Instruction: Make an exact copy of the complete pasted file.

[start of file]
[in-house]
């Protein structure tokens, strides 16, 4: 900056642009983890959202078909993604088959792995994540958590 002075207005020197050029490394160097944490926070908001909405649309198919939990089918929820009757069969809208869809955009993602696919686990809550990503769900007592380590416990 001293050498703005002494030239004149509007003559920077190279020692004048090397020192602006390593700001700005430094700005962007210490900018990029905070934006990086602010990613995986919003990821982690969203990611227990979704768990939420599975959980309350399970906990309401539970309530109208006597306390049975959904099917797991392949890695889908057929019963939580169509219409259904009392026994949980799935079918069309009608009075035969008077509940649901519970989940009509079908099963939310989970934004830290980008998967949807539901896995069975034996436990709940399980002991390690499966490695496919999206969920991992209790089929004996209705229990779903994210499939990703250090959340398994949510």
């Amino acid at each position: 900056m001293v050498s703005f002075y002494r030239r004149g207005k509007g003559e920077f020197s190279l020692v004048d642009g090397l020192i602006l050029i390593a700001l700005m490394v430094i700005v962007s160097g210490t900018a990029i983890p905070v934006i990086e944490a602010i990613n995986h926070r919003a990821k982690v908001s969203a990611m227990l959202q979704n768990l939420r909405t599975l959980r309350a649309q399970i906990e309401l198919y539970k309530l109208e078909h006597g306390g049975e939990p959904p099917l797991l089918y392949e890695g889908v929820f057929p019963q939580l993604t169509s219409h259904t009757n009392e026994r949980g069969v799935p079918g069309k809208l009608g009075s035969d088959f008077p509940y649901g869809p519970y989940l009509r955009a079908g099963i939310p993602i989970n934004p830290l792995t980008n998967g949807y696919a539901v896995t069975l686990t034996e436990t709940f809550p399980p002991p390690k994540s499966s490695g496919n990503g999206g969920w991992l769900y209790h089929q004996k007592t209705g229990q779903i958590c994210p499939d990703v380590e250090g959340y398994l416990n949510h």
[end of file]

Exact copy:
[in-house]
């Protein structure tokens, strides 16, 4: 900056642009983890959202078909993604088959792995994540958590 002075207005020197050029490394160097944490926070908001909405649309198919939990089918929820009757069969809208869809955009993602696919686990809550990503769900007592380590416990 001293050498703005002494030239004149509007003559920077190279020692004048090397020192602006390593700001700005430094700005962007210490900018990029905070934006990086602010990613995986919003990821982690969203990611227990979704768990939420599975959980309350399970906990309401539970309530109208006597306390049975959904099917797991392949890695889908057929019963939580169509219409259904009392026994949980799935079918069309009608009075035969008077509940649901519970989940009509079908099963939310989970934004830290980008998967949807539901896995069975034996436990709940399980002991390690499966490695496919999206969920991992209790089929004996209705229990779903994210499939990703250090959340398994949510």
């Amino acid at each position: 900056m001293v050498s703005f002075y002494r030239r004149g207005k509007g003559e920077f020197s190279l020692v004048d642009g090397l020192i602006l050029i390593a700001l700005m490394v430094i700005v962007s160097g210490t900018a990029i983890p905070v934006i990086e944490a602010i990613n995986h926070r919003a990821k982690v908001s969203a990611m227990l959202q979704n768990l939420r909405t599975l959980r309350a649309q399970i906990e309401l198919y539970k309530l109208e078909h006597g306390g049975e939990p959904p099917l797991l089918y392949e890695g889908v929820f057929p019963q939580l993604t169509s219409h259904t009757n009392e026994r949980g069969v799935p079918g069309k809208l009608g009075s035969d088959f008077p509940y649901g869809p519970y989940l009509r955009a079908g099963i939310p993602i989970n934004p830290l792995t980008n998967g949807y696919a539901v896995t069975l686990t034996e436990t709940f809550p399980p002991p390690k994540s499966s490695g496919n990503g999206g969920w991992l769900y209790h089929q004996k007592t209705g229990q779903i958590c994210p499939d990703v380590e250090g959340y398994l416990n949510h």